Carmel Church Day 5

Success! Our rather risky jacket-flipping technique worked better than expected, and we successfully turned the jacket containing the whale scapula, at least 8 vertebrae, and bunches of ribs. The whole idea was to use the jacket to control the unavoidable bone breakage further into the hill, and it worked nicely; all the breaks are clean and will be easily repairable in the lab. After flipping, we made a bottom jacket for this material.

The photo below shows on a small scale one of the things that makes Carmel Church so difficult to excavate:

These are three separate bones, the way they came out of the ground; all in contact with each other and pointing in different directions.

Some of our smaller finds today:

A tympanic bulla (one of the ear bones) from a small toothed whale (this came from the bottom of the jacket).

Cylindracanthus, which is thought to be an extinct swordfish. This is a partial specimen, and was partially crushed over a rock. Cylindracanthus is primarily thought of as an Eocene genus, but we find them frequently in the Calvert at Carmel Church.

This entry was posted in Carmel Church odontocetes, Carmel Church Osteichthyans, Carmel Church Quarry, Chesapeake Group and tagged . Bookmark the permalink.

3 Responses to Carmel Church Day 5

  1. Alton Dooley says:

    A reminder, we’re approaching that 10,000th page view, so remember to check the hit counter. If it reads 10,000, take a screen shot showing the counter and email it to me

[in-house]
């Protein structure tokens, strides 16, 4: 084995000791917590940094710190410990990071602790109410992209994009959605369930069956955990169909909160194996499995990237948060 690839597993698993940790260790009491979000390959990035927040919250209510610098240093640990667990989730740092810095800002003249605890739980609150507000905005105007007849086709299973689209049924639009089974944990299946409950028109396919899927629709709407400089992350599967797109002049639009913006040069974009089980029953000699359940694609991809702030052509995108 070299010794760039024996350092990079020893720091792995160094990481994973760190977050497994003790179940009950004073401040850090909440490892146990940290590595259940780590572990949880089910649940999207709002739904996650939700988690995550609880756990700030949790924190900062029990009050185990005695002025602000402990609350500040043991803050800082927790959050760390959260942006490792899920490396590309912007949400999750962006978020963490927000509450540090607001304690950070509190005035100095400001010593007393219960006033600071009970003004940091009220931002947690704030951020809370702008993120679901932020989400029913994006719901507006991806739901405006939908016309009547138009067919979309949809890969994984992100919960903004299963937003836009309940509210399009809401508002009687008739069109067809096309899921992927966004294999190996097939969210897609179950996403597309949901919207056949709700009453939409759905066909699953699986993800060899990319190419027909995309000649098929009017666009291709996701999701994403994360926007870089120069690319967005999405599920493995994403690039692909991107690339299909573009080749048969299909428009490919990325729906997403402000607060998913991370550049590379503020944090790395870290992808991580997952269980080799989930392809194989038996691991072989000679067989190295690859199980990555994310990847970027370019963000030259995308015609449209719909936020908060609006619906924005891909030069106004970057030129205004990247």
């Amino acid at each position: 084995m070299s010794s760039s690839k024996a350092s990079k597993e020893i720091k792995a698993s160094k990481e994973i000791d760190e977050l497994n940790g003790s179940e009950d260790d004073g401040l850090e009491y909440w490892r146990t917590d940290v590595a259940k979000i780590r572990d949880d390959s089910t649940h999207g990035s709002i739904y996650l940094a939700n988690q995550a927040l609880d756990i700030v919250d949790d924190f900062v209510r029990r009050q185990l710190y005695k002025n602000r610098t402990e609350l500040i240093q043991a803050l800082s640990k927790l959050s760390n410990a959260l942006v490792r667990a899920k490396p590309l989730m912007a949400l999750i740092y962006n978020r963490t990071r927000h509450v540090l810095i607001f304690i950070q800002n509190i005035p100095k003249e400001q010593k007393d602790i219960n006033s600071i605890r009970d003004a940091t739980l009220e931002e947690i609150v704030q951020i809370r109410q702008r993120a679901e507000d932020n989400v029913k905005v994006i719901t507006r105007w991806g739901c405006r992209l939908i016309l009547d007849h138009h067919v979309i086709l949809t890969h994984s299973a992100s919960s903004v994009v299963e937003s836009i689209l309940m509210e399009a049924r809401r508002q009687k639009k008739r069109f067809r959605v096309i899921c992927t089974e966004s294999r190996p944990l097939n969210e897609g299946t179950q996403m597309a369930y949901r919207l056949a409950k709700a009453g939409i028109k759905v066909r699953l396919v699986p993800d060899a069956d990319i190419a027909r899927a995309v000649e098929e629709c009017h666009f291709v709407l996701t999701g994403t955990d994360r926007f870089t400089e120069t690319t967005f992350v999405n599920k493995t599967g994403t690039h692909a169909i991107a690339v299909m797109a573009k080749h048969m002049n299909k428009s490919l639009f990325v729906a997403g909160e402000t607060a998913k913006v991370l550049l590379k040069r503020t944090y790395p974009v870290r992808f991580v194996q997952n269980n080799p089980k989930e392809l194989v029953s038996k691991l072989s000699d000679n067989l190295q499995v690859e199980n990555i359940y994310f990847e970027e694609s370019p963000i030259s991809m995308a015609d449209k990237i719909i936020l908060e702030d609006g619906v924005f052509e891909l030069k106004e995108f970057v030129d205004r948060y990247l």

See this page:

  2. Doug says:

    I have read that paleontologists working with Riversleigh fossils use diluted acid baths to free the fossils from their limestone matrix. But bone on bone seems like a different matter all together. Also, o the subject of breaks, when they excavated Aucasaurus, I remember the book wording it as “we had to make the painful decision of where to break the tail so as to make the jackets manageable”.

  3. Alton Dooley says:

    Acetic acid baths are a common method of removing bones from carbonate rocks like limestone; bones are phosphate and react slowly if at all with acetic acid. We used this technique when I was in graduate school at LSU to remove vertebrates from the Fleming Formation in Louisiana (which, coincidentally, is the same age as the Calvert Formation).

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